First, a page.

I really like these readings.
Words I Had to Look Up
None this week! Isn’t that cool?!
¹ Grace, T. P. L. (2009). Wikis as a knowledge management tool. Journal
of Knowledge Management, 13(4):64–74.
² Hemsley, J. and Mason, R. M. (2012). Knowledge and knowledge
management in the social media age. Journal of Organizational
Computing and Electronic Commerce, 23(1-2):138–167.
³ Levy, M. (2009). WEB 2.0 implications on knowledge management.
Journal of Knowledge Management, 13(1):120–134.
6 thoughts on “Knowledge Management & Social Media”
Re: web 2.0, you’ll like those post — it’s a long read — one of the more applicable parts is about platforms (and not products): https://plus.google.com/+RipRowan/posts/eVeouesvaVX
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A little off topic, but what kind of “trigger warnings” were/are you researching? Would this be something like the rating systems used by movies (G, PG, PG-13, etc)?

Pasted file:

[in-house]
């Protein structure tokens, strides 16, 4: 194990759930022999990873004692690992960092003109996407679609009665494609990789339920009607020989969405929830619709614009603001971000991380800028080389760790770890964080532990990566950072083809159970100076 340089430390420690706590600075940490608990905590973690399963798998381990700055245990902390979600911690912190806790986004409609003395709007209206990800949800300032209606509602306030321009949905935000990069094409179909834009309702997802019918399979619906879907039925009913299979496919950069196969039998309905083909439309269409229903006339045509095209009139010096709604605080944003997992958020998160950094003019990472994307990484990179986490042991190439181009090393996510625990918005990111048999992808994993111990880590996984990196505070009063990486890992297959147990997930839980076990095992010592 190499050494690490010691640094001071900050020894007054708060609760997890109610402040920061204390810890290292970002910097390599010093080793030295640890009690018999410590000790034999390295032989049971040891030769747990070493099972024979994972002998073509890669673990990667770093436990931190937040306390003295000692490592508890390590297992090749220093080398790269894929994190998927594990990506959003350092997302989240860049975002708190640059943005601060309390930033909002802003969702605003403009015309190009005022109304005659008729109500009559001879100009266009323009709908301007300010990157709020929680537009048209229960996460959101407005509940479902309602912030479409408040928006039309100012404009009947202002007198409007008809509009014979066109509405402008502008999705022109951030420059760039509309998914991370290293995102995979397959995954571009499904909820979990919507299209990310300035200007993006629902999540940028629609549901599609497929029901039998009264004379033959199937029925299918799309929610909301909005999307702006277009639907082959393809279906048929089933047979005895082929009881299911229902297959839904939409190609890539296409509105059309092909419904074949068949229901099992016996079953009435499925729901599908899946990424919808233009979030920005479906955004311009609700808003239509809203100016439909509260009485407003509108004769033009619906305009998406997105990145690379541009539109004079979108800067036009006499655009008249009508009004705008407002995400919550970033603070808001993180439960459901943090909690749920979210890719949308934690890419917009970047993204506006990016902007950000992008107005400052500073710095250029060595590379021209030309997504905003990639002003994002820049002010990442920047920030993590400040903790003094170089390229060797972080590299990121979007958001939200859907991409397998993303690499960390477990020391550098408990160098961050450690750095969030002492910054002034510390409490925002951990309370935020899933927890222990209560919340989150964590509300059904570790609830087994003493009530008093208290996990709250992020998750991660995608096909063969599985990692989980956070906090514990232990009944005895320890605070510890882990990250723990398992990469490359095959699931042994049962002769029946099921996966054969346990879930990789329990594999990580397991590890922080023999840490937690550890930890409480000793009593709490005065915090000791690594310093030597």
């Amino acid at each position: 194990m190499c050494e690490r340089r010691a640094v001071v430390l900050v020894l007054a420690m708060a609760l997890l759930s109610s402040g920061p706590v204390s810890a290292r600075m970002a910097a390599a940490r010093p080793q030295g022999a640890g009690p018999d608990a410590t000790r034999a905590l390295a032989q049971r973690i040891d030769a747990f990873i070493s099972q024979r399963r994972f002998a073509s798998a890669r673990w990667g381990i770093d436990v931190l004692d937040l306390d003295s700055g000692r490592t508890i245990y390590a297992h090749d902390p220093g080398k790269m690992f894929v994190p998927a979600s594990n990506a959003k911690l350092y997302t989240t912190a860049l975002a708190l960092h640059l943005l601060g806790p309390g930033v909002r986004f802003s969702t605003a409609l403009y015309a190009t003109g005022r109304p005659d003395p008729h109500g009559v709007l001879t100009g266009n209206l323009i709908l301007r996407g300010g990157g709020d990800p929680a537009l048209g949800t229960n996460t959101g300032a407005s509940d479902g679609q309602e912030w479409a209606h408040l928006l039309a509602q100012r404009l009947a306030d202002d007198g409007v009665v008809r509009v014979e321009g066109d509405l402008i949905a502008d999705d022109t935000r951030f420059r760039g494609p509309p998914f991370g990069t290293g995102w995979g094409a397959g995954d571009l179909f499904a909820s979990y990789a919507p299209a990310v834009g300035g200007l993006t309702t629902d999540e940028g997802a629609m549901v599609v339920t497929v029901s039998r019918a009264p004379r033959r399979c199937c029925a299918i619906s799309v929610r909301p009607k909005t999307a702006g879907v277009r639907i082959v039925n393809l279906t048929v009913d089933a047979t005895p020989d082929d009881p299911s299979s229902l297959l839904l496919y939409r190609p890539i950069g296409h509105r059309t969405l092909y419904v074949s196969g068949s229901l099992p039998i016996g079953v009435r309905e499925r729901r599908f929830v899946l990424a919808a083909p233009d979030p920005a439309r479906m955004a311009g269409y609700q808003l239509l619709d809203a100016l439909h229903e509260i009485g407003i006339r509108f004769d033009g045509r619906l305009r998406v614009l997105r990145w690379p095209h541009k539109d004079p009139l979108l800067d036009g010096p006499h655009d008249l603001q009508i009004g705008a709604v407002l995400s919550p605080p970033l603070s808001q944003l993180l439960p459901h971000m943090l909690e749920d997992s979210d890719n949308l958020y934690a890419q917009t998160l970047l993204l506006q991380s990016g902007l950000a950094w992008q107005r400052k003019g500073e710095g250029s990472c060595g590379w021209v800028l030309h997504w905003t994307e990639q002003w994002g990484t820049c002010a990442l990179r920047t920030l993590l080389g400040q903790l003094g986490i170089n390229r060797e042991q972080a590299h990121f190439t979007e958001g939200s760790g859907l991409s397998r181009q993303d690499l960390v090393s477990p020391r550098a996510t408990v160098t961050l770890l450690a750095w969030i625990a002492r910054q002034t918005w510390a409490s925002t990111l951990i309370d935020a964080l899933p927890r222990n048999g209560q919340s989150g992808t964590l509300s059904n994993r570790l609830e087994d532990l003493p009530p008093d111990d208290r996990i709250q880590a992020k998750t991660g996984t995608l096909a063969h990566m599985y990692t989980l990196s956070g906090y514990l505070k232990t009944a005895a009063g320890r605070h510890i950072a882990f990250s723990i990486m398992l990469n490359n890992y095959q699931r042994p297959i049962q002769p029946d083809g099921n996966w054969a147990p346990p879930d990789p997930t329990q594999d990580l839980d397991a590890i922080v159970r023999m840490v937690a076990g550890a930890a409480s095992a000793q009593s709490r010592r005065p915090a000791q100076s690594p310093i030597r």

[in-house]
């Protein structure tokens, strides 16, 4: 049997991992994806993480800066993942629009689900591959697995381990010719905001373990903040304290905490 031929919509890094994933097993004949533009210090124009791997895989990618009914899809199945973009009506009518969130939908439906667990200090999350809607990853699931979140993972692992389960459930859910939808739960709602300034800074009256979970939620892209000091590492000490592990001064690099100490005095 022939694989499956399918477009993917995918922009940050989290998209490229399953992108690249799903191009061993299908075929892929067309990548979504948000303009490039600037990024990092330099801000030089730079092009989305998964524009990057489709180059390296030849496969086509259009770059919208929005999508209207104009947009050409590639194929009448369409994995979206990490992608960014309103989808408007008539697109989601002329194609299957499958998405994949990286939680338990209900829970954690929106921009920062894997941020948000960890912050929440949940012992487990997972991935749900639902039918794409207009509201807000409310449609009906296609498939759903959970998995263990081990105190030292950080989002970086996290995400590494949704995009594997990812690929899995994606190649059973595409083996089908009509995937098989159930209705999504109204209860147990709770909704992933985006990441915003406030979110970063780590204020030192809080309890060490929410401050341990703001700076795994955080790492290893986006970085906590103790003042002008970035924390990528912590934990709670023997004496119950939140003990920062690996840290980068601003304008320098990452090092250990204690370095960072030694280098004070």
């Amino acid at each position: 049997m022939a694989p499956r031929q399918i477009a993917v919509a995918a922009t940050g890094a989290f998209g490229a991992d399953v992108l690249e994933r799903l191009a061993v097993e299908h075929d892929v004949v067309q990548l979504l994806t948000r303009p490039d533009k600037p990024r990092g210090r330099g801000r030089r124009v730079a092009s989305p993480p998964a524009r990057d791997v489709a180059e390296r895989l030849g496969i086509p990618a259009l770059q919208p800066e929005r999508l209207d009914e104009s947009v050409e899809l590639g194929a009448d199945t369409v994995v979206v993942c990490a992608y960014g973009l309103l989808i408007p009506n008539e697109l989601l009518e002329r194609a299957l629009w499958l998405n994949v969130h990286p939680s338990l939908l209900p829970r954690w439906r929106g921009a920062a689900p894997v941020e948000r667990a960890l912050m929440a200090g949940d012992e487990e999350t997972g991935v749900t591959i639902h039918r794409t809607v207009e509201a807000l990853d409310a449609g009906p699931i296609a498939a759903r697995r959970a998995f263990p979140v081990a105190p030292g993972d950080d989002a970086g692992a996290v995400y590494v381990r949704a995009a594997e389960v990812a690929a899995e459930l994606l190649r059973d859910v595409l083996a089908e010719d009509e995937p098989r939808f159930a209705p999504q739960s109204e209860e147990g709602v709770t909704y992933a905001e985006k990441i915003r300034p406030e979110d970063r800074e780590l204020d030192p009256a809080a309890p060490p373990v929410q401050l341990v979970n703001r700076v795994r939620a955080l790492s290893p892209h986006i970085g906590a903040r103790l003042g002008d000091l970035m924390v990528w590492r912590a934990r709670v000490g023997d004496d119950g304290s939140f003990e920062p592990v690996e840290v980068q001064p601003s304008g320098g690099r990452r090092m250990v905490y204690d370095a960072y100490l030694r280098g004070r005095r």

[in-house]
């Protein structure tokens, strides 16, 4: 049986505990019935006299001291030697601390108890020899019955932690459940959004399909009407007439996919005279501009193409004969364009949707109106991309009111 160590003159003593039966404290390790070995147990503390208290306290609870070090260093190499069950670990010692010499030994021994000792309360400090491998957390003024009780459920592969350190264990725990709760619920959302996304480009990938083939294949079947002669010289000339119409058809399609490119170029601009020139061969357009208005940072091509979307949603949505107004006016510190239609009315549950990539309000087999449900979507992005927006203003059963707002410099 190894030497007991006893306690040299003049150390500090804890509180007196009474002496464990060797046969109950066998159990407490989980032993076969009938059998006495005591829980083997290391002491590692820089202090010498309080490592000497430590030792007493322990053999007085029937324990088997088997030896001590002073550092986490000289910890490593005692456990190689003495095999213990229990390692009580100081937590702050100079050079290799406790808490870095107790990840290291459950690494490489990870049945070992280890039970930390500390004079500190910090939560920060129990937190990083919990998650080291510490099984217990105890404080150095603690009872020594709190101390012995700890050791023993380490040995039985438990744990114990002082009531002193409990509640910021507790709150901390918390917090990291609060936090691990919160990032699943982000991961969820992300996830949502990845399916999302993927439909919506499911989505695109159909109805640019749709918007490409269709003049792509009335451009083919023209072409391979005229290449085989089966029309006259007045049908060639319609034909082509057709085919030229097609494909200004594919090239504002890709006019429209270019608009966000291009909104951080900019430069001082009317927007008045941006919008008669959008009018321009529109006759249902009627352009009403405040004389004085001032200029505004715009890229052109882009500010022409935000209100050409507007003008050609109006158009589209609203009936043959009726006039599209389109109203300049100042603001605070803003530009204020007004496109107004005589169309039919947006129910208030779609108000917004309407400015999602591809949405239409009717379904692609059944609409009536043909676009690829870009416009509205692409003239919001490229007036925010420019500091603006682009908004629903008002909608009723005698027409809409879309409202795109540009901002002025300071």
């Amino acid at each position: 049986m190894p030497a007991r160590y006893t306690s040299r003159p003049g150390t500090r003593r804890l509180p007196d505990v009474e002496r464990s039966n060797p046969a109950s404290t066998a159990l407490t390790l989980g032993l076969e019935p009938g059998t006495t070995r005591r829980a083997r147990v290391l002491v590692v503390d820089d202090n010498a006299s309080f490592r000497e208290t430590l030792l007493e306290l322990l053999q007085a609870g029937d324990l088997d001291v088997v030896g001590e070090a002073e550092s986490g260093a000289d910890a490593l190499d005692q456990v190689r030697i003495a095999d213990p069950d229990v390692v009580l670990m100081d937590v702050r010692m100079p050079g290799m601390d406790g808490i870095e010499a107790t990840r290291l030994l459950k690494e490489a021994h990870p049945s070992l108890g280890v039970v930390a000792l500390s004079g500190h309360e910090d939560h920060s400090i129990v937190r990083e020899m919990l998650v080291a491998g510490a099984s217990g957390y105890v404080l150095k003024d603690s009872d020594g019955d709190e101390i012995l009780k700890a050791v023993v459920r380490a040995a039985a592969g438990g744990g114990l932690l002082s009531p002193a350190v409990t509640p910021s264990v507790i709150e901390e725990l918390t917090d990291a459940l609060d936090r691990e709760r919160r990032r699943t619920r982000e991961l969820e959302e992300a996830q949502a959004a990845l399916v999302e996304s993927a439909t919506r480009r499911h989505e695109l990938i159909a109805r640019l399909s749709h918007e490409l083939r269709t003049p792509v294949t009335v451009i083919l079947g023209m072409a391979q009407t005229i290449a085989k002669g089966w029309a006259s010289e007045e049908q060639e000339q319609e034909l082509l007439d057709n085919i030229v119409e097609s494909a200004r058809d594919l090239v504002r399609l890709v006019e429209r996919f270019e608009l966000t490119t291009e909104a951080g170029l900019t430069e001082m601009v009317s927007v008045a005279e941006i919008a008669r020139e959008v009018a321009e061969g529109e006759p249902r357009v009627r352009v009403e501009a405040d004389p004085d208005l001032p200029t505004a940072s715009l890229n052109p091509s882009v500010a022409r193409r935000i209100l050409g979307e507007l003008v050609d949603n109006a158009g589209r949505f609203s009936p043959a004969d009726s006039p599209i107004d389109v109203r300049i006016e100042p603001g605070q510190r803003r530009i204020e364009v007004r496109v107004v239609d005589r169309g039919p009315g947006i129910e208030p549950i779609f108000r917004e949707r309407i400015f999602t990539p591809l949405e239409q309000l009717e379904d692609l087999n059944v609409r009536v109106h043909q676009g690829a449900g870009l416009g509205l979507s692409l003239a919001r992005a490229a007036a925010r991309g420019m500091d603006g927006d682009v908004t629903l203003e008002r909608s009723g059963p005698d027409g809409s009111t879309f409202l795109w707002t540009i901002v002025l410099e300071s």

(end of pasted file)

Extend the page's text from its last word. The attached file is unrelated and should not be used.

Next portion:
I thought books should let users know if there was a rape scene in it or suicide ideation. This was back in my first semester so I’d never heard of labeling and didn’t know the ALA’s stance. This all came from watching television and there being a ‘violence’ and a ‘sexual content’ content warning but no ‘sexual violence’ warning (which pissed me off to be honest). I wrote a argument for research on it if you’d like to read it. It didn’t turn out quite like I expected.